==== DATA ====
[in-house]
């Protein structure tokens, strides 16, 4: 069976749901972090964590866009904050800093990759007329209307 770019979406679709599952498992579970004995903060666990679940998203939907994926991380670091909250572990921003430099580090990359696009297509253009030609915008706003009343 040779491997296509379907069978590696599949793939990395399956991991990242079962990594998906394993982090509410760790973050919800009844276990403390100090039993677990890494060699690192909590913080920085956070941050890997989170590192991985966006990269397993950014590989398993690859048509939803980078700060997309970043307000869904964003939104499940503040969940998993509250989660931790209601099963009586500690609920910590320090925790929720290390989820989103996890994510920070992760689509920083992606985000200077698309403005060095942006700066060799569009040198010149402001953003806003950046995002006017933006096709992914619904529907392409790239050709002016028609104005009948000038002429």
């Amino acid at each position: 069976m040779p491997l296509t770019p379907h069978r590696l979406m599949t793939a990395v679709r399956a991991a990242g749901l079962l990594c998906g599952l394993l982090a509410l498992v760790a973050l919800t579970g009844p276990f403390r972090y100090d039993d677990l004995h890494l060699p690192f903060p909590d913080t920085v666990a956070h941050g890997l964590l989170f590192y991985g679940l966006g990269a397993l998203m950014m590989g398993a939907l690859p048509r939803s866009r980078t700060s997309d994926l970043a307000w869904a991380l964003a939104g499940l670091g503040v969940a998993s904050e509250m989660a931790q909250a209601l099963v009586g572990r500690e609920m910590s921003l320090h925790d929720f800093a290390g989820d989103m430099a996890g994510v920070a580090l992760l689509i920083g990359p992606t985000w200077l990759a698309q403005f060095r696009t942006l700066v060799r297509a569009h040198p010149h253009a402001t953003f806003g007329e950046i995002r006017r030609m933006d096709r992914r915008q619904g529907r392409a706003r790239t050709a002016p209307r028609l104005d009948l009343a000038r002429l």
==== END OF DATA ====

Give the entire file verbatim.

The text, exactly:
[in-house]
């Protein structure tokens, strides 16, 4: 069976749901972090964590866009904050800093990759007329209307 770019979406679709599952498992579970004995903060666990679940998203939907994926991380670091909250572990921003430099580090990359696009297509253009030609915008706003009343 040779491997296509379907069978590696599949793939990395399956991991990242079962990594998906394993982090509410760790973050919800009844276990403390100090039993677990890494060699690192909590913080920085956070941050890997989170590192991985966006990269397993950014590989398993690859048509939803980078700060997309970043307000869904964003939104499940503040969940998993509250989660931790209601099963009586500690609920910590320090925790929720290390989820989103996890994510920070992760689509920083992606985000200077698309403005060095942006700066060799569009040198010149402001953003806003950046995002006017933006096709992914619904529907392409790239050709002016028609104005009948000038002429």
């Amino acid at each position: 069976m040779p491997l296509t770019p379907h069978r590696l979406m599949t793939a990395v679709r399956a991991a990242g749901l079962l990594c998906g599952l394993l982090a509410l498992v760790a973050l919800t579970g009844p276990f403390r972090y100090d039993d677990l004995h890494l060699p690192f903060p909590d913080t920085v666990a956070h941050g890997l964590l989170f590192y991985g679940l966006g990269a397993l998203m950014m590989g398993a939907l690859p048509r939803s866009r980078t700060s997309d994926l970043a307000w869904a991380l964003a939104g499940l670091g503040v969940a998993s904050e509250m989660a931790q909250a209601l099963v009586g572990r500690e609920m910590s921003l320090h925790d929720f800093a290390g989820d989103m430099a996890g994510v920070a580090l992760l689509i920083g990359p992606t985000w200077l990759a698309q403005f060095r696009t942006l700066v060799r297509a569009h040198p010149h253009a402001t953003f806003g007329e950046i995002r006017r030609m933006d096709r992914r915008q619904g529907r392409a706003r790239t050709a002016p209307r028609l104005d009948l009343a000038r002429l």